Liverpool’s attempts to tap up a 12-year-old Stoke City player, and their subsequent reneging on a deal, could see them handed a youth transfer ban.
The Reds are believed to have made an offer to the unnamed player last summer, but pulled out over a disagreement over the payment of school fees.
This is said to have left the child’s parents facing thousands of pounds worth of debt, while he is now unable to play for another club until Stoke receive a compensation fee of around £50,000.
While, on a basic level, this paints Liverpool in a hugely unfavourable light, the club also could be punished by the Premier League for their practices.
According to the Telegraph, this may see them face a ban on signing youth players.
This would land them in a similar situation to Real Madrid, Barcelona and Atletico Madrid, serving as a major blow in their plans for the academy.
It is reported that Liverpool “have been attempting to negotiate an agreed sanction,” with a suspended ban possible.
Either way, this casts a damning view over Liverpool, at a time when they are overseeing considerable change in their youth setup.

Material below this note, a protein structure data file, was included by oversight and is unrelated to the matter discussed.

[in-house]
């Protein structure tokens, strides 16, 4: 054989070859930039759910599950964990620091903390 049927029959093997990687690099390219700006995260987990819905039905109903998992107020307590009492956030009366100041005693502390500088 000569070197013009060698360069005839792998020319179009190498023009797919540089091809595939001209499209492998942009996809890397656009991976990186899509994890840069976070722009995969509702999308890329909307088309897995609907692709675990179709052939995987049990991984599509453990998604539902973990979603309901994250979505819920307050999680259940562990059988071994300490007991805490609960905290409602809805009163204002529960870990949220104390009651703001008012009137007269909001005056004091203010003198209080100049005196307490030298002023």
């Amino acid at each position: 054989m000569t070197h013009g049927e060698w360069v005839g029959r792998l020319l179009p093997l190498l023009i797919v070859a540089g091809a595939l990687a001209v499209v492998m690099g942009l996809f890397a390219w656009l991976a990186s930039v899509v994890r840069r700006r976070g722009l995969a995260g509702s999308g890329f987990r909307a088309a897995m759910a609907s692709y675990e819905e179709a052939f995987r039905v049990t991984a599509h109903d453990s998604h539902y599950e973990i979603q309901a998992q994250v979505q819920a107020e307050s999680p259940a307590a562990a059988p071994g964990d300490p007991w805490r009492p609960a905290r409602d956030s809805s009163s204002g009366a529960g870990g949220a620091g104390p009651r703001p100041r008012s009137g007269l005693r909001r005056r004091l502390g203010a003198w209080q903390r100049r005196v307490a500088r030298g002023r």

The club held a public consultation this month over plans to redevelop their academy base as part of a £50 million overhaul, as the first team moves to Kirkby.
One of the key benefits of this will be the proximity between the academy squads and their senior counterparts.
If Liverpool are unable to add to their youth ranks in the transfer market, however, this could be dealt a major blow, with many of their standout talents having joined from elsewhere.
Yan Dhanda, for example, made the move from West Brom in 2013, while Rhian Brewster joined from Chelsea in 2014 and Ovie Ejaria arrived from Arsenal in 2014.
The Reds have also made high-profile signings from abroad, with Juanma putting pen to paper after the expiry of his contract with Barcelona last summer.
Honduran left-back Wesly Decas spent a week on trial with the club earlier in March, while Jack Bearne and Emeka Obi signed from Notts County and Bury respectively towards the end of last year.